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The Minutemen Double Nickels on the Dime

33 1/3

By (author) Michael Fournier
Format: Paperback / softback
Publisher: Bloomsbury Publishing PLC, London, United Kingdom
Imprint: Continuum International Publishing Group Ltd.
Published: 17th May 2007
Dimensions: w 105mm h 166mm d 6mm
Weight: 130g
ISBN-10: 0826427871
ISBN-13: 9780826427878
Barcode No: 9780826427878
Synopsis
In recent years, the Minutemen have enjoyed something of a revival, due to both a chapter in Michael Azerrad's book "Our Band Could Be Your Life", and a feature length documentary film, "We Jam Econo", showcasing the band's legacy. (And having a song serve as the theme for MTV's "Jackass" show doesn't hurt, either.) To date, though, the band's actual work hasn't been the subject of much attention - everything has focused on either the interpersonal relationships that made the Minutemen so distinctive or the sudden and tragic death of guitarist/singer D. Boon. This book shines a light on the band's remarkable music and on this particular album; on their blending of several styles into something that will never be replicated. The Minutemen's body of work is very personal - people who are into this band feel a deep connection with their music and aesthetic. Included are extensive interviews with Mike Watt, the band's bass player, as well as with several artists, musicians, studio owners, and fanzine writers who have been devoted followers of the band for years. The Minutemen redefined what punk rock could be, what punk rock could sound like, and this book will be a fitting tribute to that legacy. (Also, Mike Watt is now working with Kelly Clarkson on her upcoming album, so there should be ongoing interest...)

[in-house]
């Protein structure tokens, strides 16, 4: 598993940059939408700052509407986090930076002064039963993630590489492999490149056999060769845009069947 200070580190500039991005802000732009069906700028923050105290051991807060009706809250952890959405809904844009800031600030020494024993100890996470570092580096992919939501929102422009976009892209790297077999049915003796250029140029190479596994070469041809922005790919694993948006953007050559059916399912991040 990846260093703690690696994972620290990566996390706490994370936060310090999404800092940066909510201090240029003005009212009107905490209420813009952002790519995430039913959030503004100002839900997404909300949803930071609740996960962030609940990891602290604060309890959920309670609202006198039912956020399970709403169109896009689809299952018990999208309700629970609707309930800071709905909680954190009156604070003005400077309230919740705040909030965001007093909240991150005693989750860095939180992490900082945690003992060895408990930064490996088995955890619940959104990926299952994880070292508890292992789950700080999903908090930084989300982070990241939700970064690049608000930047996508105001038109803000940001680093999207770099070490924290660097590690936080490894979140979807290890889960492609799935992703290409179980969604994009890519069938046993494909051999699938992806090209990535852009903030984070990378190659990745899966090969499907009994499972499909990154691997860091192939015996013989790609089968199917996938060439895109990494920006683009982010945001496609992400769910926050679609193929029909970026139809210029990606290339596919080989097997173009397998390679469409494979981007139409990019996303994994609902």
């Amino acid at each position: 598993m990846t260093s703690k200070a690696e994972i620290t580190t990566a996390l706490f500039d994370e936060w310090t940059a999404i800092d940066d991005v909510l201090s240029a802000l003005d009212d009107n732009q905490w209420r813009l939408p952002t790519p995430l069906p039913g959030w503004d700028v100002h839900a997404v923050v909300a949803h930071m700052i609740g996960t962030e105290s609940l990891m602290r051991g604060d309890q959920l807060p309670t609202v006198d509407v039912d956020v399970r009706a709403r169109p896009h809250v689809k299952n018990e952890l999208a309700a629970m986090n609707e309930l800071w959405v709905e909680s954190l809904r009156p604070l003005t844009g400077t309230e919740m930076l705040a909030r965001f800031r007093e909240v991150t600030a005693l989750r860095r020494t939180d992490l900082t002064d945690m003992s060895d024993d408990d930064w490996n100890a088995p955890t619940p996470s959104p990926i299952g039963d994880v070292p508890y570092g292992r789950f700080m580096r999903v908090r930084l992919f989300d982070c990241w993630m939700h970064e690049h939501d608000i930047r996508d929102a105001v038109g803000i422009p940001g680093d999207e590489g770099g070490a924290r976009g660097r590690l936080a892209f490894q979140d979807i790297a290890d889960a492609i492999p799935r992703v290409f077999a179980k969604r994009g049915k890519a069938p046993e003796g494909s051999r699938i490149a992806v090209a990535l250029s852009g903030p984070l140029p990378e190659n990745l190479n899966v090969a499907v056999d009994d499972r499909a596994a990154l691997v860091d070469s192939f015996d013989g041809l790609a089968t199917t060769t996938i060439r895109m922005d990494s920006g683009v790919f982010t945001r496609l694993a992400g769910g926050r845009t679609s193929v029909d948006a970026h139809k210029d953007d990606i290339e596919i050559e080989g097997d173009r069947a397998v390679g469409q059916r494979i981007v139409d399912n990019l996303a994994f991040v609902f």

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"How do youshowcase the Minutemen's "DoubleNickels On The Dime," a sprawling opus of a punk record, spanningmore than 40 songs over four LP sides? It's a formidable task that could easilyget out of hand, but Michael T. Fournier takes a simple, no-nonsense approachin this installment of the Continuum 331/3 series, and this sensibility takes us into the heart and soul of theband and their crowning achievement.Fournier dives right into the band's history, giving us a short overview of thebasics; how they formed, the band members' various personalities, and how theygot to the point of releasing Double Nickels. The band was notorious forusing inside jokes and obscure references, which played itself out in the themeof the record. Fournier breaks down their overall approach, including aninteresting bit on how the album name and cover photo played off of SammyHagar's ICan't Drive 55, of all things. He also explains the structure of thealbum and how each separate side came into being, with each Interview with author in Metro NY "How do you showcase the Minutemen's "Double Nickels On The Dime", a sprawling opus of a punk record, spanning more than 40 songs over four LP sides? It's a formidable task that could easily get out of hand, but Michael T. Fournier takes a simple, no-nonsense approach in this installment of the Continuum 33 1/3 series, and this sensibility takes us into the heart and soul of the band and their crowning achievement. Fournier dives right into the band's history, giving us a short overview of the basics; how they formed, the band members' various personalities, and how they got to the point of releasing Double Nickels. The band was notorious for using inside jokes and obscure references, which played itself out in the theme of the record. Fournier breaks down their overall approach, including an interesting bit on how the album name and cover photo played off of Sammy Hagar's I Can't Drive 55, of all things. He also explains the structure of the album and how each separate side came into being, with each band member getting a side, and leftovers ending up on the last side, nicknamed Chaff. From there, Fournier goes into each song on the album, providing back stories and anecdotes, including interviews with bassist Mike Watt himself. The book does a great job of pulling back the layers of quirkiness that the band painted themselves in, shining light on some of the mysteries of one of the 80s greatest indie punk records." -Mish Mash Music Reviews